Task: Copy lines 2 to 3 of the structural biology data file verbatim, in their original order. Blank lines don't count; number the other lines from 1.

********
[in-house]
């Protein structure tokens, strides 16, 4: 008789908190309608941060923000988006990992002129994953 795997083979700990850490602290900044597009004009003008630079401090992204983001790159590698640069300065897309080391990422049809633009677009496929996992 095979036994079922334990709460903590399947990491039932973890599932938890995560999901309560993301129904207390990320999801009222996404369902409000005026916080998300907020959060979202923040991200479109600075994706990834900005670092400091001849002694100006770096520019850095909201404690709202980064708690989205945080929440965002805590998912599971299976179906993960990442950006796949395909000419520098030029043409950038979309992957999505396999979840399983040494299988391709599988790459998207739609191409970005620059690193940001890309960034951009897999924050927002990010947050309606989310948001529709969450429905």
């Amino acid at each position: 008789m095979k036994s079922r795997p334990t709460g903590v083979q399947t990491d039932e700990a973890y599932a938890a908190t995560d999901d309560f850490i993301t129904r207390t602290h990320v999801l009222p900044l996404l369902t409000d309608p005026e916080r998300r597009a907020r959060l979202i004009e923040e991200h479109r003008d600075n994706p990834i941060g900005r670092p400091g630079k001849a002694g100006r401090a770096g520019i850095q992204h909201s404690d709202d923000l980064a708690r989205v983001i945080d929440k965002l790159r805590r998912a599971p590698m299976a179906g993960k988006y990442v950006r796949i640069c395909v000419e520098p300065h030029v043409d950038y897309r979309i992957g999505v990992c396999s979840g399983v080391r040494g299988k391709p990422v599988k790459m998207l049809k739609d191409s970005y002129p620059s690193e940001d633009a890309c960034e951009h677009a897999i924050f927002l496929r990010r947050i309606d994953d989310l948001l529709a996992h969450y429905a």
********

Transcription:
């Protein structure tokens, strides 16, 4: 008789908190309608941060923000988006990992002129994953 795997083979700990850490602290900044597009004009003008630079401090992204983001790159590698640069300065897309080391990422049809633009677009496929996992 095979036994079922334990709460903590399947990491039932973890599932938890995560999901309560993301129904207390990320999801009222996404369902409000005026916080998300907020959060979202923040991200479109600075994706990834900005670092400091001849002694100006770096520019850095909201404690709202980064708690989205945080929440965002805590998912599971299976179906993960990442950006796949395909000419520098030029043409950038979309992957999505396999979840399983040494299988391709599988790459998207739609191409970005620059690193940001890309960034951009897999924050927002990010947050309606989310948001529709969450429905």
């Amino acid at each position: 008789m095979k036994s079922r795997p334990t709460g903590v083979q399947t990491d039932e700990a973890y599932a938890a908190t995560d999901d309560f850490i993301t129904r207390t602290h990320v999801l009222p900044l996404l369902t409000d309608p005026e916080r998300r597009a907020r959060l979202i004009e923040e991200h479109r003008d600075n994706p990834i941060g900005r670092p400091g630079k001849a002694g100006r401090a770096g520019i850095q992204h909201s404690d709202d923000l980064a708690r989205v983001i945080d929440k965002l790159r805590r998912a599971p590698m299976a179906g993960k988006y990442v950006r796949i640069c395909v000419e520098p300065h030029v043409d950038y897309r979309i992957g999505v990992c396999s979840g399983v080391r040494g299988k391709p990422v599988k790459m998207l049809k739609d191409s970005y002129p620059s690193e940001d633009a890309c960034e951009h677009a897999i924050f927002l496929r990010r947050i309606d994953d989310l948001l529709a996992h969450y429905a």